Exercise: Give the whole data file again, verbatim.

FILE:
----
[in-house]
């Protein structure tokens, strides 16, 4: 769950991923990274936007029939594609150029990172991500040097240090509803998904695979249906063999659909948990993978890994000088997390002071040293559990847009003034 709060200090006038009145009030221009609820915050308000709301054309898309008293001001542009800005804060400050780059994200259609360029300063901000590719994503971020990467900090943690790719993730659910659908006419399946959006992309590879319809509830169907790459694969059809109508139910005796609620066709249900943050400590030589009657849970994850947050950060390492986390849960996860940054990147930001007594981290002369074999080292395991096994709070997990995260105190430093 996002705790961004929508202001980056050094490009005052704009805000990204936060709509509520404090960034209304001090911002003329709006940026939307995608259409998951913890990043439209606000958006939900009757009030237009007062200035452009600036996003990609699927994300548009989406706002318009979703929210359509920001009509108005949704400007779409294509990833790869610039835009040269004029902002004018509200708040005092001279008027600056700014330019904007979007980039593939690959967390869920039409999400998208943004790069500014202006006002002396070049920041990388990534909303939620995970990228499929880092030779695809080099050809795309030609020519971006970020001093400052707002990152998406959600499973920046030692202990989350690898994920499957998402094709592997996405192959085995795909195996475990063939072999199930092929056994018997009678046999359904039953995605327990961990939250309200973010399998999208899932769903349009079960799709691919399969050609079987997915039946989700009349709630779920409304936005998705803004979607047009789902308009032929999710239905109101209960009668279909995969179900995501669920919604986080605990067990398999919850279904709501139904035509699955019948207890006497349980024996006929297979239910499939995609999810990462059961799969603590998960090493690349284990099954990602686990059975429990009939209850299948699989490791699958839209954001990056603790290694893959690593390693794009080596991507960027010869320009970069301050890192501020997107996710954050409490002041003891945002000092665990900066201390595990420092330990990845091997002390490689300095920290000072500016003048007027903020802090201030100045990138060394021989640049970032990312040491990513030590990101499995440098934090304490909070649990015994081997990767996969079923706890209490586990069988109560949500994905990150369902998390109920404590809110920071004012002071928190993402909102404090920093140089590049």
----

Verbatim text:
[in-house]
């Protein structure tokens, strides 16, 4: 769950991923990274936007029939594609150029990172991500040097240090509803998904695979249906063999659909948990993978890994000088997390002071040293559990847009003034 709060200090006038009145009030221009609820915050308000709301054309898309008293001001542009800005804060400050780059994200259609360029300063901000590719994503971020990467900090943690790719993730659910659908006419399946959006992309590879319809509830169907790459694969059809109508139910005796609620066709249900943050400590030589009657849970994850947050950060390492986390849960996860940054990147930001007594981290002369074999080292395991096994709070997990995260105190430093 996002705790961004929508202001980056050094490009005052704009805000990204936060709509509520404090960034209304001090911002003329709006940026939307995608259409998951913890990043439209606000958006939900009757009030237009007062200035452009600036996003990609699927994300548009989406706002318009979703929210359509920001009509108005949704400007779409294509990833790869610039835009040269004029902002004018509200708040005092001279008027600056700014330019904007979007980039593939690959967390869920039409999400998208943004790069500014202006006002002396070049920041990388990534909303939620995970990228499929880092030779695809080099050809795309030609020519971006970020001093400052707002990152998406959600499973920046030692202990989350690898994920499957998402094709592997996405192959085995795909195996475990063939072999199930092929056994018997009678046999359904039953995605327990961990939250309200973010399998999208899932769903349009079960799709691919399969050609079987997915039946989700009349709630779920409304936005998705803004979607047009789902308009032929999710239905109101209960009668279909995969179900995501669920919604986080605990067990398999919850279904709501139904035509699955019948207890006497349980024996006929297979239910499939995609999810990462059961799969603590998960090493690349284990099954990602686990059975429990009939209850299948699989490791699958839209954001990056603790290694893959690593390693794009080596991507960027010869320009970069301050890192501020997107996710954050409490002041003891945002000092665990900066201390595990420092330990990845091997002390490689300095920290000072500016003048007027903020802090201030100045990138060394021989640049970032990312040491990513030590990101499995440098934090304490909070649990015994081997990767996969079923706890209490586990069988109560949500994905990150369902998390109920404590809110920071004012002071928190993402909102404090920093140089590049």